Award-winning Gordon Snidow is a cowboy artist to the core
Gouache works displayed at Hoffman Exotics
May 19, 2017
Visual artist Gordon Snidow has lived amongst cowboys and ranch hands for most of his 80 years, and his art shows it.
"He has an uncanny ability to capture a spirit of a person or the spirit of an animal and put it on his palette," his ex-wife and manager Grace Snidow said during an interview with The Park Record. "He often says he has been to the biggest ranches in southern Texas, to the biggest ranches in northern Montana and everywhere in between. I think he wanted to paint the life in which he lived."
Grace Snidow spoke with The Park Record in her ex-husband's stead because he is suffering hearing loss.
"Gordon spent the time with these people, not just showing up and photographing them for reference, but getting to know them and learn about why they loved that life," she said. "The funny thing is he wouldn't put any film in his camera for the first three days, because the cowboys would go to town, get haircuts and cleaned up because they knew he was going to take pictures. Gordon would wait until they got dirty again to take photos so he could paint them in their everyday life."
Hoffman Exotics and Fine Art, 4207 N. Forestdale Drive at Quinn's Junction, is showing some of Gordon's works.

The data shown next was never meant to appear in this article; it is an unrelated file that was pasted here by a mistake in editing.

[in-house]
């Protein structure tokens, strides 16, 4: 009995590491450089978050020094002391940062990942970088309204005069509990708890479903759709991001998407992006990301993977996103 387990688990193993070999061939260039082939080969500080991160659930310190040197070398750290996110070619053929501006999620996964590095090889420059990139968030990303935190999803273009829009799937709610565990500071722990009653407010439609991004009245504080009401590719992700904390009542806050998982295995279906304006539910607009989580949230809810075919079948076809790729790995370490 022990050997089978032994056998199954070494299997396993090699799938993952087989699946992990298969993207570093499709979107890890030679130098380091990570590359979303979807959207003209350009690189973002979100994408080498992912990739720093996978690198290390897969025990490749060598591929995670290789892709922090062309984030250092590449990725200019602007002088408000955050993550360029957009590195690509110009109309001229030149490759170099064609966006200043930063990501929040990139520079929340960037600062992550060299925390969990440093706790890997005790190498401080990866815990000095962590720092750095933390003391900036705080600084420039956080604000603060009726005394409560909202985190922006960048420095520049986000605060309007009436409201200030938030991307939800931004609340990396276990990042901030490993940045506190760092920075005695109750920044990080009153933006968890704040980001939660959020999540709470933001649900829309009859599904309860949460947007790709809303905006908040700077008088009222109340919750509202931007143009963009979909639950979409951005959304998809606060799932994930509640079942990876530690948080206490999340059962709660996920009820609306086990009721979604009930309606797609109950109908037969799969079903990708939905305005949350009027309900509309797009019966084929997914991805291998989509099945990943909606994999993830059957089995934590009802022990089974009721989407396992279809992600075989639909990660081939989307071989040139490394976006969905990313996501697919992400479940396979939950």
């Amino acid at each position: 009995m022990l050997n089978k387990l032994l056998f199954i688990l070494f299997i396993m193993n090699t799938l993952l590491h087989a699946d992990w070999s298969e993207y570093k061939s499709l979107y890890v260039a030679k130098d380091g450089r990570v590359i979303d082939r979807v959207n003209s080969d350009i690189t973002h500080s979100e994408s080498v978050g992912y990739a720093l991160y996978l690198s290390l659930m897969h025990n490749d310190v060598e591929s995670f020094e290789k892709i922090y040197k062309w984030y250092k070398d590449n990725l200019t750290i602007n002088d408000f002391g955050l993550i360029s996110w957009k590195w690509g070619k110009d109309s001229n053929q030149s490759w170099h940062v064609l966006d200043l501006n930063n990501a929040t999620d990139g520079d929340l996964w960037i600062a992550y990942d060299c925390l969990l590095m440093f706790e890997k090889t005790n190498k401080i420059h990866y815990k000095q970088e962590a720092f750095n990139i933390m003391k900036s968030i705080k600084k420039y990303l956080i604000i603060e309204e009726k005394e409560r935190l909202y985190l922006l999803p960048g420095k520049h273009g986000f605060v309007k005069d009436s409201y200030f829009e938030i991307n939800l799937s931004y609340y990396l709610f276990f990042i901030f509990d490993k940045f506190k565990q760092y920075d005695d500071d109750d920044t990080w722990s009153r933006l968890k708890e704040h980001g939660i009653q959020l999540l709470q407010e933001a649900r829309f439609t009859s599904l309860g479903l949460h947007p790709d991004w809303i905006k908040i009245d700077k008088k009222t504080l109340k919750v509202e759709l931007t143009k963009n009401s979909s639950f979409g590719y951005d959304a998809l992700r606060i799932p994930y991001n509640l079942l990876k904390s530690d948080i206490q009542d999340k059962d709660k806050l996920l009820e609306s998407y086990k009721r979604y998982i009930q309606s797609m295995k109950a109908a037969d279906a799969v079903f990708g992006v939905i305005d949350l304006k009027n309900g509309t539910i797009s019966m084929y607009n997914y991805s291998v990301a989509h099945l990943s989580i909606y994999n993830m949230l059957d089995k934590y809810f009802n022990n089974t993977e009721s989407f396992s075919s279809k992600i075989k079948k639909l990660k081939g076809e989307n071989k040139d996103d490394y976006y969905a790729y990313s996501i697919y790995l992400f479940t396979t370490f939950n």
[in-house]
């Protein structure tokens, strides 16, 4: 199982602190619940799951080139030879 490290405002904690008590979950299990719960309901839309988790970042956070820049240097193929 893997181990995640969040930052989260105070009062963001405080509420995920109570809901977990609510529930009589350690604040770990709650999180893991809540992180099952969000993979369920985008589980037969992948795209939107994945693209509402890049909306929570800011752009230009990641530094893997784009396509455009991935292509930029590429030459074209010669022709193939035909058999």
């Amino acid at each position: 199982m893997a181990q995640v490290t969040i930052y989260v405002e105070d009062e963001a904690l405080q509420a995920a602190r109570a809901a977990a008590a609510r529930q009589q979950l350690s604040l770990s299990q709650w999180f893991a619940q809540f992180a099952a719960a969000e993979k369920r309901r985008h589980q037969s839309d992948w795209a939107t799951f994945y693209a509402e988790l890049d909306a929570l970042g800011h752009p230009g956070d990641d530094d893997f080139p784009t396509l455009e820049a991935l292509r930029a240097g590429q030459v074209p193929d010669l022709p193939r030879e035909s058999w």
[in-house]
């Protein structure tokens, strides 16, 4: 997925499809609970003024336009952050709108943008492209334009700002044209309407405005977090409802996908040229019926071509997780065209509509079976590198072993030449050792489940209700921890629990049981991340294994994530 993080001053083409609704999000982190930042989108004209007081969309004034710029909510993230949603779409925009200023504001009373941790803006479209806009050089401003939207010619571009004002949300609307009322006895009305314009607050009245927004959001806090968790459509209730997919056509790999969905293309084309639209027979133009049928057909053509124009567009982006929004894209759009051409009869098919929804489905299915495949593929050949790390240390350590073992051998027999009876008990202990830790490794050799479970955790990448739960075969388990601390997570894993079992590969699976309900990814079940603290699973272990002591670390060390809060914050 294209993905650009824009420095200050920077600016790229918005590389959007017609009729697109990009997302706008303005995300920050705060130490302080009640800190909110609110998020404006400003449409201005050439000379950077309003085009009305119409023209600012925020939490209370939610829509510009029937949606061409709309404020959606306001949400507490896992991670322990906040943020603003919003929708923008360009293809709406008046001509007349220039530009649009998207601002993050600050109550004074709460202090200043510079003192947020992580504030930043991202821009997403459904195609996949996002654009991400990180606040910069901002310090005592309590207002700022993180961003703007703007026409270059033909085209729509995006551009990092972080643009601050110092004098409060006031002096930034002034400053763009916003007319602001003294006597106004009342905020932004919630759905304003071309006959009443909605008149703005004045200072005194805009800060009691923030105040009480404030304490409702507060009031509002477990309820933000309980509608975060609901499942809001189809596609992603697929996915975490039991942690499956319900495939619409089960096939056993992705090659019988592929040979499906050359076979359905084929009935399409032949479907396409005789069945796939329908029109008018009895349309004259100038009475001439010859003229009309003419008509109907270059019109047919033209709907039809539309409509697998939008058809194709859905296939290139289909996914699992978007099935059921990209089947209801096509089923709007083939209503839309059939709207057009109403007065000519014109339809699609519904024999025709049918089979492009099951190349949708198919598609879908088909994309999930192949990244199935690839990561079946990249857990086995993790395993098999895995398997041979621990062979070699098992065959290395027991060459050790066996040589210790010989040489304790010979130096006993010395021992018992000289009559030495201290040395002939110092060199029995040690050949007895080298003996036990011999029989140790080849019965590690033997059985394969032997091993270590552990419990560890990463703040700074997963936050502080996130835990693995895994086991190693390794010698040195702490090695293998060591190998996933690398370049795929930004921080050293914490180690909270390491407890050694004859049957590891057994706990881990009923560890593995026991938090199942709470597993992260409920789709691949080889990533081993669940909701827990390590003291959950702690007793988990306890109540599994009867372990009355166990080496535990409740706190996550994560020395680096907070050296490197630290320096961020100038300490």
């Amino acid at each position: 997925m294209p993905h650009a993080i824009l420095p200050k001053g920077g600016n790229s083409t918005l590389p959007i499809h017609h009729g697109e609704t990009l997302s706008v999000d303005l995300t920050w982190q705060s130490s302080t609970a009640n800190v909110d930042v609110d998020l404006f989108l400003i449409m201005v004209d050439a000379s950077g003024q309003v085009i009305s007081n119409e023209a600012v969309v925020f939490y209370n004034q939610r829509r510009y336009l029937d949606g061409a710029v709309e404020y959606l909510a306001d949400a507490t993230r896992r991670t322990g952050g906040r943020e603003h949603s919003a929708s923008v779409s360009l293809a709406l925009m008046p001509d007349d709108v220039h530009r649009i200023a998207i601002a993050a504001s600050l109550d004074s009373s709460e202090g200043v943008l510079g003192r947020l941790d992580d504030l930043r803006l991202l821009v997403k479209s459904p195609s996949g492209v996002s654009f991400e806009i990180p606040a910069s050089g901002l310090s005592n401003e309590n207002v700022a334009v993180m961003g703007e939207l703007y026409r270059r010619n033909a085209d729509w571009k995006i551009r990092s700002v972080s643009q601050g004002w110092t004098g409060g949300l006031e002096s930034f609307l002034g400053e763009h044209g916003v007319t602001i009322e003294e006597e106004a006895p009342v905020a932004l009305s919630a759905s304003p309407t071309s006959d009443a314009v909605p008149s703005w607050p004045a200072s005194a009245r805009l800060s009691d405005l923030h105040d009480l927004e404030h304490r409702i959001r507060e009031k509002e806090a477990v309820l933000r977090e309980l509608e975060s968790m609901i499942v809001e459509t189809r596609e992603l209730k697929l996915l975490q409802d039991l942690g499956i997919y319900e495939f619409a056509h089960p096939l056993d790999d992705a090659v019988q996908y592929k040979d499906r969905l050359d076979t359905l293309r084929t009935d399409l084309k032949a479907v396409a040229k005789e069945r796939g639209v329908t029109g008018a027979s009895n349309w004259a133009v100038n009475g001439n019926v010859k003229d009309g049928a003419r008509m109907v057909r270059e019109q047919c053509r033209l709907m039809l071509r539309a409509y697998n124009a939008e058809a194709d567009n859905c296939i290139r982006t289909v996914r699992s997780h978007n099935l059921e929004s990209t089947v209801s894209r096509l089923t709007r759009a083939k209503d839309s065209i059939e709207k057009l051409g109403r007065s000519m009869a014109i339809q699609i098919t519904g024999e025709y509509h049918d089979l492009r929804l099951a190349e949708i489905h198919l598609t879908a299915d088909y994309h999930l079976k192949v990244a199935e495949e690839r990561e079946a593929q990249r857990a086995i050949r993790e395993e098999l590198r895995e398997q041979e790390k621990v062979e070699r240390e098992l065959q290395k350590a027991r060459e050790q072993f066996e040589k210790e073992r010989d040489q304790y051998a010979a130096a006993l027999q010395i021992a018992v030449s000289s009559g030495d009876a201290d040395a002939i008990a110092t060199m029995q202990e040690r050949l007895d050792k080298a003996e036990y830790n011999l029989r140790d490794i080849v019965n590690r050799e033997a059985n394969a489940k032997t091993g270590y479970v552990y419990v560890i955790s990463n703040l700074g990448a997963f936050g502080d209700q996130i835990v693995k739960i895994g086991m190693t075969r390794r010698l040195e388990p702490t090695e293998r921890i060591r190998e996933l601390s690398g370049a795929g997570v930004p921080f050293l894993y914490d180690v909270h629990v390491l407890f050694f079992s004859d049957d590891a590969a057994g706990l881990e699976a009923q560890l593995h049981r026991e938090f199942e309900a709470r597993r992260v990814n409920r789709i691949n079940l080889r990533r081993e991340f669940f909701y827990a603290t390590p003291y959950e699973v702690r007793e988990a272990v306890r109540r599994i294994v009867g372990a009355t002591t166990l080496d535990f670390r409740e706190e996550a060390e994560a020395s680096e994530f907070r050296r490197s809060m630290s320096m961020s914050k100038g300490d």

"We've known Don Hoffman for more than 10 years and he has sold some of Gordon's works up there in Park City," Grace said.
Recommended Stories For You
Gordon, who started painting professionally more than 50 years ago, is known as a trailblazer in contemporary cowboy art.
"One of his challenges was wearing cowboy boots and blue jeans because they were looked down on during the beginning of his career," Grace said. "As he has told me many times, there were no galleries that would even consider hanging his art."
Gordon's works have become world renowned over time, and Grace said it was because he held steadfast to his dream of being an artist, much like Frederic Remington and C.M. Russell.
"He just never let go and persevere, sometimes under chastisement," she said. "Once someone told him they would have bought a painting if the cowboy had a cowboy hat and not a baseball cap. And Gordon said, 'I paint what there is, not what there ought to be.'"
Some of Gordon's recognitions and awards include the Coors Cowboy Collector Series, the New Mexico Governor's Award for Excellence in the Arts, the 2003 Artist of the American West by the New Mexico Legislature and being an honored guest at the C.M. Russell Show in Great Falls, Montana.
"He has opened things up for some of the artists who come on the scene," Grace said.
One of those artists is Wilson Hurley.
"Wilson told me it is because of Gordon and what Gordon got on his boots that he is able to have his murals hung in the Cowboy Hall of Fame," Grace said.
Gordon's medium of choice is gouache, pronounced grr WASH.
"It's a difficult watercolor medium to work with," Grace said. "It applies as one color and then dries as another. And after he puts on a finish, it becomes another color."
The finish Gordon uses is a varnish, which brings out the color.